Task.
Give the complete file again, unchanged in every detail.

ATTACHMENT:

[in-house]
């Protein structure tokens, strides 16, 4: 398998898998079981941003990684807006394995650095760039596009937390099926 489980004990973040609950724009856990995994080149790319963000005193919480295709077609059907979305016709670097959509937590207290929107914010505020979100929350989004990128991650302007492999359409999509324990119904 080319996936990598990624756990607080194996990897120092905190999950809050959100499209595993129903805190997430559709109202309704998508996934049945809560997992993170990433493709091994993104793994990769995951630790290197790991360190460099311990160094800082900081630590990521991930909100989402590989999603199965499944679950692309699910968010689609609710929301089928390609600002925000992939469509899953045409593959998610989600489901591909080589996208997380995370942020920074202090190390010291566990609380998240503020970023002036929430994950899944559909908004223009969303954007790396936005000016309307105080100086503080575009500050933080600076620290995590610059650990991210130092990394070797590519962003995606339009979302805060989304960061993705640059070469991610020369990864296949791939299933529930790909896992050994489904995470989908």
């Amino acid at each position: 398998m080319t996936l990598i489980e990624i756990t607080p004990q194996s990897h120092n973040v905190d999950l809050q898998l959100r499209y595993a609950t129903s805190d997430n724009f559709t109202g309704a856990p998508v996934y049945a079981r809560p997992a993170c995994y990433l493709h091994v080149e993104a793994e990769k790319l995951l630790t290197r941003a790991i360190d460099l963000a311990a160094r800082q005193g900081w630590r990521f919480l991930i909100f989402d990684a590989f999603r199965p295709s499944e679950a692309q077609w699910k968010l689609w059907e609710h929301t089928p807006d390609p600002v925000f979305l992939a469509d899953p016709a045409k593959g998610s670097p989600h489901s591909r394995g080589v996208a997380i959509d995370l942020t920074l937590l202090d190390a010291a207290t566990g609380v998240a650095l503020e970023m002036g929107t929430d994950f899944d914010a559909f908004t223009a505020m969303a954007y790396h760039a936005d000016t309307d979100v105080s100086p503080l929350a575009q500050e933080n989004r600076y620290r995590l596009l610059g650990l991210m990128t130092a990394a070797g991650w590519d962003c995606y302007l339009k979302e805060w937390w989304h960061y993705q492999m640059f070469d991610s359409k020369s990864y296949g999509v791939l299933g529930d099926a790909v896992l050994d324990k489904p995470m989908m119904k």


[in-house]
């Protein structure tokens, strides 16, 4: 398998898998079981941003990684807006394995650095760039596009937390099926 489980004990973040609950724009856990995994080149790319963000005193919480295709077609059907979305016709670097959509937590207290929107914010505020979100929350989004990128991650302007492999359409999509324990119904 080319996936990598990624756990607080194996990897120092905190999950809050959100499209595993129903805190997430559709109202309704998508996934049945809560997992993170990433493709091994993104793994990769995951630790290197790991360190460099311990160094800082900081630590990521991930909100989402590989999603199965499944679950692309699910968010689609609710929301089928390609600002925000992939469509899953045409593959998610989600489901591909080589996208997380995370942020920074202090190390010291566990609380998240503020970023002036929430994950899944559909908004223009969303954007790396936005000016309307105080100086503080575009500050933080600076620290995590610059650990991210130092990394070797590519962003995606339009979302805060989304960061993705640059070469991610020369990864296949791939299933529930790909896992050994489904995470989908």
């Amino acid at each position: 398998m080319t996936l990598i489980e990624i756990t607080p004990q194996s990897h120092n973040v905190d999950l809050q898998l959100r499209y595993a609950t129903s805190d997430n724009f559709t109202g309704a856990p998508v996934y049945a079981r809560p997992a993170c995994y990433l493709h091994v080149e993104a793994e990769k790319l995951l630790t290197r941003a790991i360190d460099l963000a311990a160094r800082q005193g900081w630590r990521f919480l991930i909100f989402d990684a590989f999603r199965p295709s499944e679950a692309q077609w699910k968010l689609w059907e609710h929301t089928p807006d390609p600002v925000f979305l992939a469509d899953p016709a045409k593959g998610s670097p989600h489901s591909r394995g080589v996208a997380i959509d995370l942020t920074l937590l202090d190390a010291a207290t566990g609380v998240a650095l503020e970023m002036g929107t929430d994950f899944d914010a559909f908004t223009a505020m969303a954007y790396h760039a936005d000016t309307d979100v105080s100086p503080l929350a575009q500050e933080n989004r600076y620290r995590l596009l610059g650990l991210m990128t130092a990394a070797g991650w590519d962003c995606y302007l339009k979302e805060w937390w989304h960061y993705q492999m640059f070469d991610s359409k020369s990864y296949g999509v791939l299933g529930d099926a790909v896992l050994d324990k489904p995470m989908m119904k």